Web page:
NOAA announced on Tuesday that 2012 was officially the warmest year on record in the contiguous 48 states, based on 118 years of temperature records dating back to 1895.
Last year was the hottest on record for the contiguous United States, shattering the previous mark set in 1998 by a wide margin, the National Oceanic and Atmospheric Administration announced.
The average temperature was 55.3 degrees, 1 degree above the previous record and 3.2 degrees more than the 20th-century average. Temperatures were above normal in every month between June 2011 and September 2012, a 16-month stretch that hasn’t occurred since the government began keeping such records in 1895.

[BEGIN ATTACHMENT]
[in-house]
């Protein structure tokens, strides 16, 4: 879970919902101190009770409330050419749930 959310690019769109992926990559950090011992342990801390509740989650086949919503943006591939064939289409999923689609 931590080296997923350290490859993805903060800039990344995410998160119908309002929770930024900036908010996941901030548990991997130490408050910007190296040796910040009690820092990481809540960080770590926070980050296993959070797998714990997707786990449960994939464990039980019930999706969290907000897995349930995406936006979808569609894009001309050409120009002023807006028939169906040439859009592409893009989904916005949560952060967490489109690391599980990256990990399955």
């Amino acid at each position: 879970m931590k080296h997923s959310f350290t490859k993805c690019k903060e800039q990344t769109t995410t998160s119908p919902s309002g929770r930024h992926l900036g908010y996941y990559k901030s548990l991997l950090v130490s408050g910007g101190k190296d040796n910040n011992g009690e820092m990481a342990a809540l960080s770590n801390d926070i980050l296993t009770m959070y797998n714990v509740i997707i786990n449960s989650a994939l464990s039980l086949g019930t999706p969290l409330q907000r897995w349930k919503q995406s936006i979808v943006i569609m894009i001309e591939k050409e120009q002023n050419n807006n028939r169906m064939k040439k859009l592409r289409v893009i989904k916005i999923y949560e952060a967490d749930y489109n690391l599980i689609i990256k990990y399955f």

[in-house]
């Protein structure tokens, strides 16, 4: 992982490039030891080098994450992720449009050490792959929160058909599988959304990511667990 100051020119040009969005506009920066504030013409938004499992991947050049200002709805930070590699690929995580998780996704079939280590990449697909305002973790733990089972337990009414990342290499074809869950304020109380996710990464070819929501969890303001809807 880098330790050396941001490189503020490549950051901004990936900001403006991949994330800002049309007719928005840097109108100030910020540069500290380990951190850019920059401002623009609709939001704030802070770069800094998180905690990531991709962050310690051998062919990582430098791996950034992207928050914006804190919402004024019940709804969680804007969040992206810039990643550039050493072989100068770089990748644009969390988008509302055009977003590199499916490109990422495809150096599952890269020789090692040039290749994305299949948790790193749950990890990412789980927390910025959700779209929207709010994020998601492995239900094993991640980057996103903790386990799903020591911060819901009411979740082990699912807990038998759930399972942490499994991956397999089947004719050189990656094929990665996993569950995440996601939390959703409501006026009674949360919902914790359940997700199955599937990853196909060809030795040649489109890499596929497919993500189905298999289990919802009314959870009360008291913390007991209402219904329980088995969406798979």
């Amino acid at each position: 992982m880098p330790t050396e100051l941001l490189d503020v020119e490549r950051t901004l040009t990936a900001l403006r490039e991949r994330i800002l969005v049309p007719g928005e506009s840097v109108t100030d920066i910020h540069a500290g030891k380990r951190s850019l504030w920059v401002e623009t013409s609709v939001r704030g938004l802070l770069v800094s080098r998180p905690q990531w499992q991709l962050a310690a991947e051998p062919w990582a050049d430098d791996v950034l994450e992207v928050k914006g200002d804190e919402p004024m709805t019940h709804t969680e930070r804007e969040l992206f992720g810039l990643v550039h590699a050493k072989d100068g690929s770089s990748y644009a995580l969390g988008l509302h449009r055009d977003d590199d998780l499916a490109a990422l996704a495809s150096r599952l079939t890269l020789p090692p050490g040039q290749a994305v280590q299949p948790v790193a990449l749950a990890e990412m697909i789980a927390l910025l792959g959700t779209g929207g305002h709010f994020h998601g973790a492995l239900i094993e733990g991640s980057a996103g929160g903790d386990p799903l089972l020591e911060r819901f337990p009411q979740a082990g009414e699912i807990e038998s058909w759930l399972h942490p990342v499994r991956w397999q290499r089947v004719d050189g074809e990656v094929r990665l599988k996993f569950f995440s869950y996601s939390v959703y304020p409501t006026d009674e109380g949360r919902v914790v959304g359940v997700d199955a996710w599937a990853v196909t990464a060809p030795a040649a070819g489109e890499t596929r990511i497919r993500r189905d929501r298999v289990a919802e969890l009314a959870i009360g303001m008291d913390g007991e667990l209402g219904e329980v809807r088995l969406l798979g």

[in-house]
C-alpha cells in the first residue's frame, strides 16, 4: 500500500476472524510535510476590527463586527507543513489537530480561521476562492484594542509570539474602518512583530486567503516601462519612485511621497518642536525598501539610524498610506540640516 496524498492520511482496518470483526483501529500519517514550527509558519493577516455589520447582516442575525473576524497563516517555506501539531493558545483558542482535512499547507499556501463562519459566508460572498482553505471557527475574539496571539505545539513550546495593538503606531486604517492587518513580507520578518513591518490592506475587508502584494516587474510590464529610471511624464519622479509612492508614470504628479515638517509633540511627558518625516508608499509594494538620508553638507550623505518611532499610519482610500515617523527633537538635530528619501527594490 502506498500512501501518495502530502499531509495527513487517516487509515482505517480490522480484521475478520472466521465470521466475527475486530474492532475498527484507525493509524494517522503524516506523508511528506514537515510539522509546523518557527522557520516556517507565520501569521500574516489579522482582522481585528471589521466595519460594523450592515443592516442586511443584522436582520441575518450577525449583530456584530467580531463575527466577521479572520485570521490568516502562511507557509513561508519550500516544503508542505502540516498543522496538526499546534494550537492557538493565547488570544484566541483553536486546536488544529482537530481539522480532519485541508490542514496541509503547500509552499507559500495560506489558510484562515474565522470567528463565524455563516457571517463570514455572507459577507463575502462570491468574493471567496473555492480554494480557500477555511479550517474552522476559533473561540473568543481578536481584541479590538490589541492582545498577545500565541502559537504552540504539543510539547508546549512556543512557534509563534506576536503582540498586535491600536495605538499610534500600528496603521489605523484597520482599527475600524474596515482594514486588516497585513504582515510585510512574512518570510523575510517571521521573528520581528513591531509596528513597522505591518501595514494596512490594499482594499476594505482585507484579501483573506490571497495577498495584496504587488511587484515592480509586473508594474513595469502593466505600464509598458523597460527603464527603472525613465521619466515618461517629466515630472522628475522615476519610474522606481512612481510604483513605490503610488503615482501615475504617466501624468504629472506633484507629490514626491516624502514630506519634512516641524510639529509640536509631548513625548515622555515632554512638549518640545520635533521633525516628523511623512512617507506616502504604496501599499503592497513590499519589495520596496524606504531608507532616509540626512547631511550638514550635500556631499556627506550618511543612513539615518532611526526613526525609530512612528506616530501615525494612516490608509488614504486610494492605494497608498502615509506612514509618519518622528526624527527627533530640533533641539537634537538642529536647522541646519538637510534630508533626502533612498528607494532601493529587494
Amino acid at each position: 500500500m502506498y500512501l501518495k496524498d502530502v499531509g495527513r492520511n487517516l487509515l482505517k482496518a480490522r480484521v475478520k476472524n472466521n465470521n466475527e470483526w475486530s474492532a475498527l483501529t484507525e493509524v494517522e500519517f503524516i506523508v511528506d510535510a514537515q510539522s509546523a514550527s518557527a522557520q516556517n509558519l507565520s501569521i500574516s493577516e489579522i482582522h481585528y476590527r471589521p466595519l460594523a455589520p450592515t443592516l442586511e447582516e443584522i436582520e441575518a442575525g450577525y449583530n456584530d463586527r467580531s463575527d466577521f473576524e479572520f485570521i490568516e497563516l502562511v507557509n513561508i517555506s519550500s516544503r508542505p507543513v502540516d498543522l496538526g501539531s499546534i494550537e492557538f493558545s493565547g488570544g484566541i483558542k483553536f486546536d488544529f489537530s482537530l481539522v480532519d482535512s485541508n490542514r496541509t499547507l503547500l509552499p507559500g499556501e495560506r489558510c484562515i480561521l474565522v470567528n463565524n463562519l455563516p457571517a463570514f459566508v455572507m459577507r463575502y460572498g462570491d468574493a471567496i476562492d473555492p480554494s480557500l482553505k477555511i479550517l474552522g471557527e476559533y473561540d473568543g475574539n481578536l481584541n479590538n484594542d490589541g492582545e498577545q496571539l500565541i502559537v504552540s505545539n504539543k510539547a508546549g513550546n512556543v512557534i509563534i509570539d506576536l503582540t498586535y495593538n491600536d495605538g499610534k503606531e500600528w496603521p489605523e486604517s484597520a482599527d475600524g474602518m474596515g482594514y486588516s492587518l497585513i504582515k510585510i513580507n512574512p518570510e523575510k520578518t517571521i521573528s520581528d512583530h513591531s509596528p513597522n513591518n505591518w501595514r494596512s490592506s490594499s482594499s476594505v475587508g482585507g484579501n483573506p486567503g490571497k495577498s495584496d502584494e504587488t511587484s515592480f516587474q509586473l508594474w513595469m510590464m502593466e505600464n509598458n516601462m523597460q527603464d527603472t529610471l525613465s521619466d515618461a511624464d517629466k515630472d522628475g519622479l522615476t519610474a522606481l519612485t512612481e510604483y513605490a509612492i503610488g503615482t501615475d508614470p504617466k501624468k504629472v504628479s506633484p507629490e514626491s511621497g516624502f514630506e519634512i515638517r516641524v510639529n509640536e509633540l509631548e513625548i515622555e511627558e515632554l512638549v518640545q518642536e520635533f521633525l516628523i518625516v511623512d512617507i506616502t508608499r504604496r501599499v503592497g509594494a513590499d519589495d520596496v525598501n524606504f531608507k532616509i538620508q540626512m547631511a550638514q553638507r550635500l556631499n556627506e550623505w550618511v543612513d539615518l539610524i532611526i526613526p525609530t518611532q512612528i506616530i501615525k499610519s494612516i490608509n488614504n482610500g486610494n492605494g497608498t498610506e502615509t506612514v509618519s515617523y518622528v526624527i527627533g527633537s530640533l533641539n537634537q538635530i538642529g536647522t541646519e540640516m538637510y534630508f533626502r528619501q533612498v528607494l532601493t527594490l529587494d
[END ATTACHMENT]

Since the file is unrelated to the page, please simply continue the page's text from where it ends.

The year consisted of the fourth-warmest winter, the warmest spring, second-warmest summer, and a warmer-than-average fall. With an average temperature that was 3.6°F above average, July became the hottest month ever recorded in the contiguous U.S.
Alaska and the Pacific Northwest didn’t experience record-setting heat last year; a cool-weather pattern over the Pacific Ocean kept temperatures lower.
Globally, the past 36 years have been warmer than the 20th century average and each of the past 5 decades has been warmer than the last.
NOAA also announced this month that 2012 was the second most expensive year on record for U.S. weather disasters that cost more than $1 billion.
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